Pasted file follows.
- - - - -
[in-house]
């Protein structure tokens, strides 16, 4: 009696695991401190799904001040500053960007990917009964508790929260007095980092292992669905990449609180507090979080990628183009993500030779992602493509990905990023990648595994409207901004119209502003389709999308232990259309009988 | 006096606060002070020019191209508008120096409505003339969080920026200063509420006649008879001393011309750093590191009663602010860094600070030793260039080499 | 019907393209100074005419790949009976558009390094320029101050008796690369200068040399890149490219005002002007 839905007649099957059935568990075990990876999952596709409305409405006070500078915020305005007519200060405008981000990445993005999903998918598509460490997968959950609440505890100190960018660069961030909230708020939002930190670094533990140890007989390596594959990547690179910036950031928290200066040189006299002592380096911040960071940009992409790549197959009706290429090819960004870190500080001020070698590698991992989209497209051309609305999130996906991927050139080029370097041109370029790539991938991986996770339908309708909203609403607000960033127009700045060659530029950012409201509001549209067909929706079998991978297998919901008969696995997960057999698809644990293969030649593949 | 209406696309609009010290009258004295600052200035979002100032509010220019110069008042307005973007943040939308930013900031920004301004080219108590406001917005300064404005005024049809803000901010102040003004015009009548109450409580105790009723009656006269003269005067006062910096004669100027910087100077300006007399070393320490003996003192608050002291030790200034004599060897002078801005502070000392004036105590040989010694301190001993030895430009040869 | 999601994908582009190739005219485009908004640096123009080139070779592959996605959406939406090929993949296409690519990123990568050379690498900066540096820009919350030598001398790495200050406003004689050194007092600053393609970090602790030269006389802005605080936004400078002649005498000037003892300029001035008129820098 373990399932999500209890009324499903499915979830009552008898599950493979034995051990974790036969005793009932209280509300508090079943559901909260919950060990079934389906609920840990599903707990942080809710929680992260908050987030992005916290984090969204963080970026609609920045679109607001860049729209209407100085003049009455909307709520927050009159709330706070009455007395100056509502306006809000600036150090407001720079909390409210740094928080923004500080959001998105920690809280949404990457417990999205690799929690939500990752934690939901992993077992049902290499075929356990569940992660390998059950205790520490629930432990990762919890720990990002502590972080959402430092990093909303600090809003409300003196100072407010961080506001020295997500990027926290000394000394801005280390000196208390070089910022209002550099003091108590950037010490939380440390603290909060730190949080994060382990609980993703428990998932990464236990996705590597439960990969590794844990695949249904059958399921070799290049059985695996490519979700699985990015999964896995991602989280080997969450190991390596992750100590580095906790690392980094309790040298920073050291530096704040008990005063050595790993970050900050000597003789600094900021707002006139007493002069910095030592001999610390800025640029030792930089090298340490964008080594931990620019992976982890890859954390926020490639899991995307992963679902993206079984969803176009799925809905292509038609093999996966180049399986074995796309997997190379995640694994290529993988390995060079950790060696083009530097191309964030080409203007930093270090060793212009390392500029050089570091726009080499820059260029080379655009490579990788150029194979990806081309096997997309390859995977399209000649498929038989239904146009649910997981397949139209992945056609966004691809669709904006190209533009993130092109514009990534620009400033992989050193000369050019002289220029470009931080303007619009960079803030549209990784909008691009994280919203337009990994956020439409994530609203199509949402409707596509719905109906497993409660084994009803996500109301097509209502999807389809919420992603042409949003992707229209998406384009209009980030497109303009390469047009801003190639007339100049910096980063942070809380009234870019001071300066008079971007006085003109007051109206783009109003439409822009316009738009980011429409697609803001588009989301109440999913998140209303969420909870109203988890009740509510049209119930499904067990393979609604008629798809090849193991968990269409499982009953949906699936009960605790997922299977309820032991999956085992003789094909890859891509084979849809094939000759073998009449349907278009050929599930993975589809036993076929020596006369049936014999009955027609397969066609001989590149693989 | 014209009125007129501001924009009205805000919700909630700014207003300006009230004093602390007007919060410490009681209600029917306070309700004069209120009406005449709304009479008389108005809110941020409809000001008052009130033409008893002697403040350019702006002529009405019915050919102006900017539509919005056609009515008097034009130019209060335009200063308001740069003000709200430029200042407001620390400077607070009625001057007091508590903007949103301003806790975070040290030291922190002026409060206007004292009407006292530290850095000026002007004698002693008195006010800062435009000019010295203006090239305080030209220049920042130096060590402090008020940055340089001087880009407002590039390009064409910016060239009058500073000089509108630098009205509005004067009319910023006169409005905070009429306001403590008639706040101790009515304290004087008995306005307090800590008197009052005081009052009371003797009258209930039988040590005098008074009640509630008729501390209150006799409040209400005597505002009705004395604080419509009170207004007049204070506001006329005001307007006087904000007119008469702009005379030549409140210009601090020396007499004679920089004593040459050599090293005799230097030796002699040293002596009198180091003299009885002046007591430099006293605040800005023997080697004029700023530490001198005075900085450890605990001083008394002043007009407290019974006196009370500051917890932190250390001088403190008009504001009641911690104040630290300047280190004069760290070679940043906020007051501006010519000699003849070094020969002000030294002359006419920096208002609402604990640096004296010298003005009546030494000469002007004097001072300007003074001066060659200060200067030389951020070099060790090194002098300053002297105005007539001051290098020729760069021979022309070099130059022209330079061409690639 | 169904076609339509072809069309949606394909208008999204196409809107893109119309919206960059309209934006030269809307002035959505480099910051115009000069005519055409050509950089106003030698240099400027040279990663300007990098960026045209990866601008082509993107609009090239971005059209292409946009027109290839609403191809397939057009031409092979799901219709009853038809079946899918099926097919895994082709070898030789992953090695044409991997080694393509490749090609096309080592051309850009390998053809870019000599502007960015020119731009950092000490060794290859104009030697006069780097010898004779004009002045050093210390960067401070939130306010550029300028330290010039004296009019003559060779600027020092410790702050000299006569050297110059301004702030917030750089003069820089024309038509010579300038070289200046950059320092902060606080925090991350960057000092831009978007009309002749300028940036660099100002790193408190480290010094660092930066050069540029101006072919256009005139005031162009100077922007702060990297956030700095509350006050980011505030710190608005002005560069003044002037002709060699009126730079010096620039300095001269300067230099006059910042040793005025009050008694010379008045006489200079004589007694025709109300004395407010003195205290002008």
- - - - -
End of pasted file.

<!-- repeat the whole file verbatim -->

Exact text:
[in-house]
């Protein structure tokens, strides 16, 4: 009696695991401190799904001040500053960007990917009964508790929260007095980092292992669905990449609180507090979080990628183009993500030779992602493509990905990023990648595994409207901004119209502003389709999308232990259309009988 | 006096606060002070020019191209508008120096409505003339969080920026200063509420006649008879001393011309750093590191009663602010860094600070030793260039080499 | 019907393209100074005419790949009976558009390094320029101050008796690369200068040399890149490219005002002007 839905007649099957059935568990075990990876999952596709409305409405006070500078915020305005007519200060405008981000990445993005999903998918598509460490997968959950609440505890100190960018660069961030909230708020939002930190670094533990140890007989390596594959990547690179910036950031928290200066040189006299002592380096911040960071940009992409790549197959009706290429090819960004870190500080001020070698590698991992989209497209051309609305999130996906991927050139080029370097041109370029790539991938991986996770339908309708909203609403607000960033127009700045060659530029950012409201509001549209067909929706079998991978297998919901008969696995997960057999698809644990293969030649593949 | 209406696309609009010290009258004295600052200035979002100032509010220019110069008042307005973007943040939308930013900031920004301004080219108590406001917005300064404005005024049809803000901010102040003004015009009548109450409580105790009723009656006269003269005067006062910096004669100027910087100077300006007399070393320490003996003192608050002291030790200034004599060897002078801005502070000392004036105590040989010694301190001993030895430009040869 | 999601994908582009190739005219485009908004640096123009080139070779592959996605959406939406090929993949296409690519990123990568050379690498900066540096820009919350030598001398790495200050406003004689050194007092600053393609970090602790030269006389802005605080936004400078002649005498000037003892300029001035008129820098 373990399932999500209890009324499903499915979830009552008898599950493979034995051990974790036969005793009932209280509300508090079943559901909260919950060990079934389906609920840990599903707990942080809710929680992260908050987030992005916290984090969204963080970026609609920045679109607001860049729209209407100085003049009455909307709520927050009159709330706070009455007395100056509502306006809000600036150090407001720079909390409210740094928080923004500080959001998105920690809280949404990457417990999205690799929690939500990752934690939901992993077992049902290499075929356990569940992660390998059950205790520490629930432990990762919890720990990002502590972080959402430092990093909303600090809003409300003196100072407010961080506001020295997500990027926290000394000394801005280390000196208390070089910022209002550099003091108590950037010490939380440390603290909060730190949080994060382990609980993703428990998932990464236990996705590597439960990969590794844990695949249904059958399921070799290049059985695996490519979700699985990015999964896995991602989280080997969450190991390596992750100590580095906790690392980094309790040298920073050291530096704040008990005063050595790993970050900050000597003789600094900021707002006139007493002069910095030592001999610390800025640029030792930089090298340490964008080594931990620019992976982890890859954390926020490639899991995307992963679902993206079984969803176009799925809905292509038609093999996966180049399986074995796309997997190379995640694994290529993988390995060079950790060696083009530097191309964030080409203007930093270090060793212009390392500029050089570091726009080499820059260029080379655009490579990788150029194979990806081309096997997309390859995977399209000649498929038989239904146009649910997981397949139209992945056609966004691809669709904006190209533009993130092109514009990534620009400033992989050193000369050019002289220029470009931080303007619009960079803030549209990784909008691009994280919203337009990994956020439409994530609203199509949402409707596509719905109906497993409660084994009803996500109301097509209502999807389809919420992603042409949003992707229209998406384009209009980030497109303009390469047009801003190639007339100049910096980063942070809380009234870019001071300066008079971007006085003109007051109206783009109003439409822009316009738009980011429409697609803001588009989301109440999913998140209303969420909870109203988890009740509510049209119930499904067990393979609604008629798809090849193991968990269409499982009953949906699936009960605790997922299977309820032991999956085992003789094909890859891509084979849809094939000759073998009449349907278009050929599930993975589809036993076929020596006369049936014999009955027609397969066609001989590149693989 | 014209009125007129501001924009009205805000919700909630700014207003300006009230004093602390007007919060410490009681209600029917306070309700004069209120009406005449709304009479008389108005809110941020409809000001008052009130033409008893002697403040350019702006002529009405019915050919102006900017539509919005056609009515008097034009130019209060335009200063308001740069003000709200430029200042407001620390400077607070009625001057007091508590903007949103301003806790975070040290030291922190002026409060206007004292009407006292530290850095000026002007004698002693008195006010800062435009000019010295203006090239305080030209220049920042130096060590402090008020940055340089001087880009407002590039390009064409910016060239009058500073000089509108630098009205509005004067009319910023006169409005905070009429306001403590008639706040101790009515304290004087008995306005307090800590008197009052005081009052009371003797009258209930039988040590005098008074009640509630008729501390209150006799409040209400005597505002009705004395604080419509009170207004007049204070506001006329005001307007006087904000007119008469702009005379030549409140210009601090020396007499004679920089004593040459050599090293005799230097030796002699040293002596009198180091003299009885002046007591430099006293605040800005023997080697004029700023530490001198005075900085450890605990001083008394002043007009407290019974006196009370500051917890932190250390001088403190008009504001009641911690104040630290300047280190004069760290070679940043906020007051501006010519000699003849070094020969002000030294002359006419920096208002609402604990640096004296010298003005009546030494000469002007004097001072300007003074001066060659200060200067030389951020070099060790090194002098300053002297105005007539001051290098020729760069021979022309070099130059022209330079061409690639 | 169904076609339509072809069309949606394909208008999204196409809107893109119309919206960059309209934006030269809307002035959505480099910051115009000069005519055409050509950089106003030698240099400027040279990663300007990098960026045209990866601008082509993107609009090239971005059209292409946009027109290839609403191809397939057009031409092979799901219709009853038809079946899918099926097919895994082709070898030789992953090695044409991997080694393509490749090609096309080592051309850009390998053809870019000599502007960015020119731009950092000490060794290859104009030697006069780097010898004779004009002045050093210390960067401070939130306010550029300028330290010039004296009019003559060779600027020092410790702050000299006569050297110059301004702030917030750089003069820089024309038509010579300038070289200046950059320092902060606080925090991350960057000092831009978007009309002749300028940036660099100002790193408190480290010094660092930066050069540029101006072919256009005139005031162009100077922007702060990297956030700095509350006050980011505030710190608005002005560069003044002037002709060699009126730079010096620039300095001269300067230099006059910042040793005025009050008694010379008045006489200079004589007694025709109300004395407010003195205290002008």